FISA authorizes the government to apply to the FISA court for an order requiring production of tangible things for an investigation. At the relevant time, the law requires that the application state facts demonstrating that the tangible things sought are “relevant to an authorized investigation.”
In Moalin, the government argued that all metadata is relevant because the program depended on collecting and reviewing large volumes of data — that is, only through bulk collection could the government identify the information relevant to its investigation. The court rejected this after-the-fact determination of relevance, finding that the metadata collection program violated FISA.
As a remedy for the FISA violation, the defendants sought to suppress the “fruits” of the unlawful collection, including the wiretap of Mr. Moalin’s phone. The court, upon reviewing the classified record, determined that the metadata was not necessary to support probable cause for the wiretap and that the wiretap was not the fruit of the unlawful metadata collection. Therefore, the court found suppression of the wiretap evidence unwarranted.
Notice of Surveillance Activities
The defendants also challenged the government’s failure to provide notice that it had collected Mr. Moalin’s metadata.
The Ninth Circuit announced a test that “[a]t a minimum, … the Fourth Amendment requires notice to a criminal defendant when the prosecution intends to enter into evidence or otherwise use or disclose information obtained or derived from surveillance of that defendant conducted pursuant to the government’s foreign intelligence authorities.” According to the court, such notice is necessary for defendants to challenge surveillance under FISA.
The court declined to decide whether the government was required to provide notice to the defendants in this case. Instead, it found that any such failure did not prejudice the defendants because they found out about the metadata collection program through news reports in time to challenge the collection.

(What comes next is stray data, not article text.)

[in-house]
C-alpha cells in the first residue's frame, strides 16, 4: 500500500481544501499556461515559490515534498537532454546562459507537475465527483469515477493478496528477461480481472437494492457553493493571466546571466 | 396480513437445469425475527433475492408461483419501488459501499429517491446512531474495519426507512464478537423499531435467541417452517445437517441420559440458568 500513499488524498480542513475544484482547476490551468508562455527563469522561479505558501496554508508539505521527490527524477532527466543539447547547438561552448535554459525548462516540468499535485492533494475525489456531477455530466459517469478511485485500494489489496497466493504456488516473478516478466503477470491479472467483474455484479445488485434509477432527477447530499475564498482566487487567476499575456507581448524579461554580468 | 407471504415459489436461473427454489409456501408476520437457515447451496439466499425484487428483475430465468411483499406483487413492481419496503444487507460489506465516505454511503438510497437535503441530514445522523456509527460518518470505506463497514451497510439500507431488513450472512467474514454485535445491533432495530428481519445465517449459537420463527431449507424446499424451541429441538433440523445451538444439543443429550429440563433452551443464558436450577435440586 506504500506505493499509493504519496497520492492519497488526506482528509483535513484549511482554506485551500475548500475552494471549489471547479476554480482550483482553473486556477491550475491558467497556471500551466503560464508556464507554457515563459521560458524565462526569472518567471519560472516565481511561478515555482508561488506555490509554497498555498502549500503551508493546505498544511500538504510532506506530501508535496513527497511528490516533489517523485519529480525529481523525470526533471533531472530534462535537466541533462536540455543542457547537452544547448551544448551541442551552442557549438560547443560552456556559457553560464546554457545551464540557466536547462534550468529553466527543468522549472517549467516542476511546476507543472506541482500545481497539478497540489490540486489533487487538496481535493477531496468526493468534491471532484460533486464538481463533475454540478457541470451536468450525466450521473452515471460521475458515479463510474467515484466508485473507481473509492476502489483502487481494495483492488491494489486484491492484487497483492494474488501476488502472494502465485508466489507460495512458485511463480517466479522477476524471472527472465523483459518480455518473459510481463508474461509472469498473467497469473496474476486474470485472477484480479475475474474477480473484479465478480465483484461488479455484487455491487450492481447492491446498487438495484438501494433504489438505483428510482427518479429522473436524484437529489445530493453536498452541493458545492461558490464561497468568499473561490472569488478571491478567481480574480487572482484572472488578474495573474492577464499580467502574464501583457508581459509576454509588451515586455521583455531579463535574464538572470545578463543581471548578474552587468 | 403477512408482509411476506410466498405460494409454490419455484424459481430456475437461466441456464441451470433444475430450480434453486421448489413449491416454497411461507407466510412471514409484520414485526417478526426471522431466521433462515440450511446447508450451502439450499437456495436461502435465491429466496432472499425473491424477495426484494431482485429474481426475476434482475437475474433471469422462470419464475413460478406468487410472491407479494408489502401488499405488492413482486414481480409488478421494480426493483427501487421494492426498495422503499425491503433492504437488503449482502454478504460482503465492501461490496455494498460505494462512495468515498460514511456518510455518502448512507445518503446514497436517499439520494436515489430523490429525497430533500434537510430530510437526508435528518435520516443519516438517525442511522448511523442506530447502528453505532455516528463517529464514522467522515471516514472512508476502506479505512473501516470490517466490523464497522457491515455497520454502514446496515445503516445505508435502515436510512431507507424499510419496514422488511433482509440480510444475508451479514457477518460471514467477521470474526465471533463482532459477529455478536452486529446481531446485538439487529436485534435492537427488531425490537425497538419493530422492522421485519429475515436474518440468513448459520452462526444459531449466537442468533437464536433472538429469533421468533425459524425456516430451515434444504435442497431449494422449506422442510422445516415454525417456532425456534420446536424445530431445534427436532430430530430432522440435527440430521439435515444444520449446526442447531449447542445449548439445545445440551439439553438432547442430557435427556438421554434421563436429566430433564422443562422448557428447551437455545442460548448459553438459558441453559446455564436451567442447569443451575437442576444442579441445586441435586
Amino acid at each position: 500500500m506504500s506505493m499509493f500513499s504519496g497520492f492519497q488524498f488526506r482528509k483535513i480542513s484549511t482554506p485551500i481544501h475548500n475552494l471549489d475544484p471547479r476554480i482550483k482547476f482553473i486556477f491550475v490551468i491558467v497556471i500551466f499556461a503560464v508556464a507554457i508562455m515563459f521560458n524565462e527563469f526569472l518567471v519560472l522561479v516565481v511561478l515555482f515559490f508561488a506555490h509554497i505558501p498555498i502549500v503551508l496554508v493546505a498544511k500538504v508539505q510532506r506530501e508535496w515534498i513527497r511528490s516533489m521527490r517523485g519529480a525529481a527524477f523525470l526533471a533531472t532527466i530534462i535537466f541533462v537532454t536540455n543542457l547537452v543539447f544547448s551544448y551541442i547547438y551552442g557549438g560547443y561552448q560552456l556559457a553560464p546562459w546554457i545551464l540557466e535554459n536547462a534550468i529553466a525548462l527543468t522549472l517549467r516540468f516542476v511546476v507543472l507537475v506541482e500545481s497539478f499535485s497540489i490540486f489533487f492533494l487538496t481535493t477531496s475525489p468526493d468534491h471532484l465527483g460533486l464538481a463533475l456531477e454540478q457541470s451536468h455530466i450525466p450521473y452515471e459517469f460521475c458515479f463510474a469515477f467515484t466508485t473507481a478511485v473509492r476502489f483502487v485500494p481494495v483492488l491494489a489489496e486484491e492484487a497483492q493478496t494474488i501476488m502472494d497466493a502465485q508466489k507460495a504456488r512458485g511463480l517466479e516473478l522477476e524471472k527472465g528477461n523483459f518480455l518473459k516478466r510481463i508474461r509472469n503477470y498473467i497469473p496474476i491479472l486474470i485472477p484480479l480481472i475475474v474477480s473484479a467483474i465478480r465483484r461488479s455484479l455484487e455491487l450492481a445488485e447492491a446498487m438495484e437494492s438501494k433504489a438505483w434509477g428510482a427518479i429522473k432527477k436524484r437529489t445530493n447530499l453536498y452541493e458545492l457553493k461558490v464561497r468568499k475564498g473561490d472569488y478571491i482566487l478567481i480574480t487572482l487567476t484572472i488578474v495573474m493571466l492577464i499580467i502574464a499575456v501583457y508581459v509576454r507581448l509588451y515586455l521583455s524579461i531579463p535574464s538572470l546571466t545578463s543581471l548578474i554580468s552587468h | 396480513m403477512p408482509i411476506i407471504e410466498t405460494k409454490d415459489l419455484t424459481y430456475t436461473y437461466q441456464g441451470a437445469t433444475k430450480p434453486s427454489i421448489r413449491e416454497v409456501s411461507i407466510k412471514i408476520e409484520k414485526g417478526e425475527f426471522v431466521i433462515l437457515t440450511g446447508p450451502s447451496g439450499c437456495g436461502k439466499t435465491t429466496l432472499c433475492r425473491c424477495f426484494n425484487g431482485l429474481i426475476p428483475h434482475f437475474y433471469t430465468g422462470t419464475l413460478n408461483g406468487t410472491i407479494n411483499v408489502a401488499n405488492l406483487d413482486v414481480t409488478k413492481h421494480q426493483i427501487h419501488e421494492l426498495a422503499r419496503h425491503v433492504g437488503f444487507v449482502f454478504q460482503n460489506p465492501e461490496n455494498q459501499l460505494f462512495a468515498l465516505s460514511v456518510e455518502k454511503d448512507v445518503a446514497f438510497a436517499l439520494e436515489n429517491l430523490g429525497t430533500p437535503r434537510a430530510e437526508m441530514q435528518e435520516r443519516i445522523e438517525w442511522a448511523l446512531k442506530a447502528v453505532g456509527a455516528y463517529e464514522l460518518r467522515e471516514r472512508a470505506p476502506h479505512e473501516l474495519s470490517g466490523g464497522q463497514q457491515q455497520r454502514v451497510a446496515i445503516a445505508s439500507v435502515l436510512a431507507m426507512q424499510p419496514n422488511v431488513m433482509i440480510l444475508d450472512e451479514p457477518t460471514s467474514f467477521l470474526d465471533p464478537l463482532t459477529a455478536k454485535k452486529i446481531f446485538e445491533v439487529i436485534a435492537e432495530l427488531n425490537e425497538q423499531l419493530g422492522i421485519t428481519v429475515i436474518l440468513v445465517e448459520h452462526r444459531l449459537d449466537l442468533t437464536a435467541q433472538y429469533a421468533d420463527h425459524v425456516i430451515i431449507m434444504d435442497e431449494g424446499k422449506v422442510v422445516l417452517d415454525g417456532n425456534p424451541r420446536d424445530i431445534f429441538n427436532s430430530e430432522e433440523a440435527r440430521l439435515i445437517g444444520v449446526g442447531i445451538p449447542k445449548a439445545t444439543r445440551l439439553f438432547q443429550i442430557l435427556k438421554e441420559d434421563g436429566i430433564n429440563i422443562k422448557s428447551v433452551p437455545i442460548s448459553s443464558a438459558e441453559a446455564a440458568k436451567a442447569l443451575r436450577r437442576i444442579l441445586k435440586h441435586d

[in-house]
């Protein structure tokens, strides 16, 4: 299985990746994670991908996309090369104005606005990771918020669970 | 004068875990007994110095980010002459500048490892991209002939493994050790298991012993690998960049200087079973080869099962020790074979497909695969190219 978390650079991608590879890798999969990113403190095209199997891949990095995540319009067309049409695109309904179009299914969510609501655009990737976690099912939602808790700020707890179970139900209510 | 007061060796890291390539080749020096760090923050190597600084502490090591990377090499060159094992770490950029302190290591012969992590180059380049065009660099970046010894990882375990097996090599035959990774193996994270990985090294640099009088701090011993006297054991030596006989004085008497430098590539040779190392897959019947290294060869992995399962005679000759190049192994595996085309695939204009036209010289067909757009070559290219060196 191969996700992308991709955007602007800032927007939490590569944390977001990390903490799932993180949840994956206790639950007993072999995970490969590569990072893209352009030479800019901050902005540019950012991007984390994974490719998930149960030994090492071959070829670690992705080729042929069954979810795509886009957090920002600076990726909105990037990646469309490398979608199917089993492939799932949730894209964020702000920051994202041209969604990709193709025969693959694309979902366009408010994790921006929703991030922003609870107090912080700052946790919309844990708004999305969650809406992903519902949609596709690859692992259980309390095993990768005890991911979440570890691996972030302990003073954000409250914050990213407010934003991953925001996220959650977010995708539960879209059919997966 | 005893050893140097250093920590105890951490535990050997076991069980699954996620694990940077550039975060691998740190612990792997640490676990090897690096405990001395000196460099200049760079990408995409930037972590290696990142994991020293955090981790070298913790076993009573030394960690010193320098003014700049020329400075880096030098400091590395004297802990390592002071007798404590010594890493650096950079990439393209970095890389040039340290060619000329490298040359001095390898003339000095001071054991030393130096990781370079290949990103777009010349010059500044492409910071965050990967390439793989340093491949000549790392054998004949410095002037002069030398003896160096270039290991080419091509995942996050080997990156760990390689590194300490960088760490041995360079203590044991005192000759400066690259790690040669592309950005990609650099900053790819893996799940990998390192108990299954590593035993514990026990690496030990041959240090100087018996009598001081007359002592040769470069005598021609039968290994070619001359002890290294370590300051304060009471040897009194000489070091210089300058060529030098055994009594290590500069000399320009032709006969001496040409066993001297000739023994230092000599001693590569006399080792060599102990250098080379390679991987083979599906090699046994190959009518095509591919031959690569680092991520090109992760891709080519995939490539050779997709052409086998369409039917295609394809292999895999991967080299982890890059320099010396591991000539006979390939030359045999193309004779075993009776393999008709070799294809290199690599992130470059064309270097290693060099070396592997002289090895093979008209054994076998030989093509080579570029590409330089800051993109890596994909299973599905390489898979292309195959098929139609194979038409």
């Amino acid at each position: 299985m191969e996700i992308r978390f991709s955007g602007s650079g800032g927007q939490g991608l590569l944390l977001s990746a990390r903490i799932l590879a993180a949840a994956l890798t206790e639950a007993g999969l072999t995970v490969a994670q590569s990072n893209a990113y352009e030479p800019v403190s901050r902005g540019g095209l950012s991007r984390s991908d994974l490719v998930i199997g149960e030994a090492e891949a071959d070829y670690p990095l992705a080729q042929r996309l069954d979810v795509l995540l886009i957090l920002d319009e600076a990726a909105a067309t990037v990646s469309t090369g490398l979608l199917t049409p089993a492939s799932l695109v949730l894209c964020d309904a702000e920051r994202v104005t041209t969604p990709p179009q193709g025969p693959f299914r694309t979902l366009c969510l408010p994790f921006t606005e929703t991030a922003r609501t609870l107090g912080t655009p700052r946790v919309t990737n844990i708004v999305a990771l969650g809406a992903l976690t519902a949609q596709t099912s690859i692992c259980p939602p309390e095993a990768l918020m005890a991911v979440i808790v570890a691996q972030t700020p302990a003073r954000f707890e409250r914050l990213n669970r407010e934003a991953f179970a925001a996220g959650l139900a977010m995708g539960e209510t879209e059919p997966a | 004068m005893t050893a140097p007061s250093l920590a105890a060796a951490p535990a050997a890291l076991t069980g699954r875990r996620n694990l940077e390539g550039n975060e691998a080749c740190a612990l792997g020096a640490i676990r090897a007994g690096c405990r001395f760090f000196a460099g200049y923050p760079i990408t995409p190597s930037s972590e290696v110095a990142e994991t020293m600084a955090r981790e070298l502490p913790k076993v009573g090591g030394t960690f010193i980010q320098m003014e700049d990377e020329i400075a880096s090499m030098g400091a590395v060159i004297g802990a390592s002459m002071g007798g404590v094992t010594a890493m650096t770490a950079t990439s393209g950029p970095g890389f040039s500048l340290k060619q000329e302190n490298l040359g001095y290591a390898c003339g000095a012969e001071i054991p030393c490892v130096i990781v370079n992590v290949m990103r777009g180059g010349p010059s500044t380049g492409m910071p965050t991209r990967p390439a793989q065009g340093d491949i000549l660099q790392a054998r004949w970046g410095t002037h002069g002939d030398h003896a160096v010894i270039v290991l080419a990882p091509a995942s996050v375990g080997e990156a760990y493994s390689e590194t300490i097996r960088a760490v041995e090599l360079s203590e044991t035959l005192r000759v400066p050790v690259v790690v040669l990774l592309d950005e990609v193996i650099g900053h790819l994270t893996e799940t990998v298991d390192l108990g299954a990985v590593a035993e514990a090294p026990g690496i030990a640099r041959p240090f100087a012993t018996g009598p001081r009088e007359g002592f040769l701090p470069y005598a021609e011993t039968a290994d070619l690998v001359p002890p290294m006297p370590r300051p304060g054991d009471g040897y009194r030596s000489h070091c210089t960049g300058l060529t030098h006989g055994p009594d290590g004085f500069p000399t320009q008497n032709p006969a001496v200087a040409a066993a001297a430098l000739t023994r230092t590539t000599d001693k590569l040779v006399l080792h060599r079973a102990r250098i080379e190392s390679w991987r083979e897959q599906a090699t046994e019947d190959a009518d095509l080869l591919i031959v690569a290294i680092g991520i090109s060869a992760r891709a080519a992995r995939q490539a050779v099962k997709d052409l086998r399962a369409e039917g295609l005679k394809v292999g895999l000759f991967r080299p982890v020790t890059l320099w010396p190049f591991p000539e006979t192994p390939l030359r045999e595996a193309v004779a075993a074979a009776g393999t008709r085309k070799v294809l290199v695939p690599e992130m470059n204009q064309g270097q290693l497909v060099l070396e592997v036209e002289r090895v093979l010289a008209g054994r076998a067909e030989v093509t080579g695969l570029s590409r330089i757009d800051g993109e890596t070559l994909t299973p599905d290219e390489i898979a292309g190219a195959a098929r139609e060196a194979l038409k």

The decision comes long after the NSA metadata program ended, but demonstrates the increasing scrutiny that courts have applied to the executive branch’s invocation of national security interests, particularly when significant privacy interests are at stake. The case also could shine a continued spotlight on European Commission concerns regarding adequacy of data privacy protection in the U.S., as recently articulated in the Schrems II6 decision.
EDPB Issues Guidance Clarifying Classification of Joint Controllers in Light of Recent Case Law
On September 2, 2020, the EDPB released guidance defining the concepts of the “controller,” “joint controller” and “processor” roles under the General Data Protection Regulation 2016/679 (GDPR).7 The guidance provides clarification in identifying joint controllership, which is particularly welcome in light of recent case law involving confusion surrounding this issue from the CJEU, such as the FashionID case, which addressed this issue.8 As an organization's role will affect its obligations under the GDPR, it will be important for those who are unclear to consult the Guidance to ensure that they are accurately classified.
The concepts of “controller,” “joint controller” and “processor” are central to the GDPR as they outline the scope of rights and obligations (and associated liability) of parties in relation to data processing. The EDPB’s guidance is divided into two sections: the first section considers the definitions of “controller,” “joint controller” and “processor”, and the second section deals with the relationships between these roles. The guidance is significant because, while the roles of controller and processor have previously been the subject of guidance from the EDPB's predecessor, the Article 29 Working Party, guidance in relation to the role of joint controller had thus far been lacking.